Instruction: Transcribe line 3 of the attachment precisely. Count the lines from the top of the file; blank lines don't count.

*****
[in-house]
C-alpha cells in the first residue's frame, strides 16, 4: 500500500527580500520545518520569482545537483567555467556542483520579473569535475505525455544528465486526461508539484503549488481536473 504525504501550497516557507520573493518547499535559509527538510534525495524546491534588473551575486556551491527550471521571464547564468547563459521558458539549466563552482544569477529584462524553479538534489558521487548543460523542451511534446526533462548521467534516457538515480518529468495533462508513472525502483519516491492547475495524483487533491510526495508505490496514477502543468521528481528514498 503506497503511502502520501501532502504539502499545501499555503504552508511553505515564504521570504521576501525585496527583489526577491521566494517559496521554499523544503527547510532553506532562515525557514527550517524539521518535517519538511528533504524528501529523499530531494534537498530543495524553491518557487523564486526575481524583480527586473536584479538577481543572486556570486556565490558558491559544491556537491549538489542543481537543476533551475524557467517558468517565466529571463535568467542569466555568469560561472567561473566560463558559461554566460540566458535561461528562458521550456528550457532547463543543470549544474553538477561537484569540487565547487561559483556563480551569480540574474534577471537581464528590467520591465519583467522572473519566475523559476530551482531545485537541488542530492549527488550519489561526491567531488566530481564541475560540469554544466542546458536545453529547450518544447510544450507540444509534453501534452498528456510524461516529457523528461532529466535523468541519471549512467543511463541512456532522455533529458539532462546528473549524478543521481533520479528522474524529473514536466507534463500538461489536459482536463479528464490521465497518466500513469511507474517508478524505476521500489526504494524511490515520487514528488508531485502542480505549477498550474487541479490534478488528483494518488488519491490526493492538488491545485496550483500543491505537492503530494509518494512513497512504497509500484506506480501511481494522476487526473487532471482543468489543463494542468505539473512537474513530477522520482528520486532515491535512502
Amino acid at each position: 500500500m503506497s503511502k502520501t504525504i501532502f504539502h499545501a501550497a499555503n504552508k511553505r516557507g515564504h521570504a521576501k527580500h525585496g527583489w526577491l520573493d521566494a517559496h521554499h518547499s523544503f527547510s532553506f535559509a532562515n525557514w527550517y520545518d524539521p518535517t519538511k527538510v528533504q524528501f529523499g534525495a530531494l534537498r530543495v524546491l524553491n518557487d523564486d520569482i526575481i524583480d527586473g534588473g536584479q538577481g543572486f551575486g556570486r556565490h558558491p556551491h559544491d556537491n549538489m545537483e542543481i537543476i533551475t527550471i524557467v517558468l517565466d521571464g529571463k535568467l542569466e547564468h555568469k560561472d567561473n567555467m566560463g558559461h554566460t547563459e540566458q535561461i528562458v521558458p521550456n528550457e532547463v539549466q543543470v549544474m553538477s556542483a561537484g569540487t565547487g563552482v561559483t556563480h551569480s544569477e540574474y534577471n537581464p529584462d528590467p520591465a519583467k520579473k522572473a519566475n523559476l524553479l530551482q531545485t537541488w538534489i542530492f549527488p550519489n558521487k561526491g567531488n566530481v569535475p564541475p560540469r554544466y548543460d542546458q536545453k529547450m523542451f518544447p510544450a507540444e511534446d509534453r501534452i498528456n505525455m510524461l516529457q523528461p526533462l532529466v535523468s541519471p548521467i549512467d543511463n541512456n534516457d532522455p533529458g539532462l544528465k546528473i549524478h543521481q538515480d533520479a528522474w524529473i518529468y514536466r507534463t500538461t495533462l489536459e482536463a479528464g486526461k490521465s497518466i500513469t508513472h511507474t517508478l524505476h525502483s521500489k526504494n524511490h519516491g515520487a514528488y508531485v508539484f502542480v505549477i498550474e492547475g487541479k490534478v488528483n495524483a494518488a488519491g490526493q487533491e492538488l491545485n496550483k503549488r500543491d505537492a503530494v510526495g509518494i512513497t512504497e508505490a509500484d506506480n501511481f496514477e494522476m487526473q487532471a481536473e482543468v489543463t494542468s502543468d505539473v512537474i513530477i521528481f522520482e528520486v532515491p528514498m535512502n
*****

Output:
Amino acid at each position: 500500500m503506497s503511502k502520501t504525504i501532502f504539502h499545501a501550497a499555503n504552508k511553505r516557507g515564504h521570504a521576501k527580500h525585496g527583489w526577491l520573493d521566494a517559496h521554499h518547499s523544503f527547510s532553506f535559509a532562515n525557514w527550517y520545518d524539521p518535517t519538511k527538510v528533504q524528501f529523499g534525495a530531494l534537498r530543495v524546491l524553491n518557487d523564486d520569482i526575481i524583480d527586473g534588473g536584479q538577481g543572486f551575486g556570486r556565490h558558491p556551491h559544491d556537491n549538489m545537483e542543481i537543476i533551475t527550471i524557467v517558468l517565466d521571464g529571463k535568467l542569466e547564468h555568469k560561472d567561473n567555467m566560463g558559461h554566460t547563459e540566458q535561461i528562458v521558458p521550456n528550457e532547463v539549466q543543470v549544474m553538477s556542483a561537484g569540487t565547487g563552482v561559483t556563480h551569480s544569477e540574474y534577471n537581464p529584462d528590467p520591465a519583467k520579473k522572473a519566475n523559476l524553479l530551482q531545485t537541488w538534489i542530492f549527488p550519489n558521487k561526491g567531488n566530481v569535475p564541475p560540469r554544466y548543460d542546458q536545453k529547450m523542451f518544447p510544450a507540444e511534446d509534453r501534452i498528456n505525455m510524461l516529457q523528461p526533462l532529466v535523468s541519471p548521467i549512467d543511463n541512456n534516457d532522455p533529458g539532462l544528465k546528473i549524478h543521481q538515480d533520479a528522474w524529473i518529468y514536466r507534463t500538461t495533462l489536459e482536463a479528464g486526461k490521465s497518466i500513469t508513472h511507474t517508478l524505476h525502483s521500489k526504494n524511490h519516491g515520487a514528488y508531485v508539484f502542480v505549477i498550474e492547475g487541479k490534478v488528483n495524483a494518488a488519491g490526493q487533491e492538488l491545485n496550483k503549488r500543491d505537492a503530494v510526495g509518494i512513497t512504497e508505490a509500484d506506480n501511481f496514477e494522476m487526473q487532471a481536473e482543468v489543463t494542468s502543468d505539473v512537474i513530477i521528481f522520482e528520486v532515491p528514498m535512502n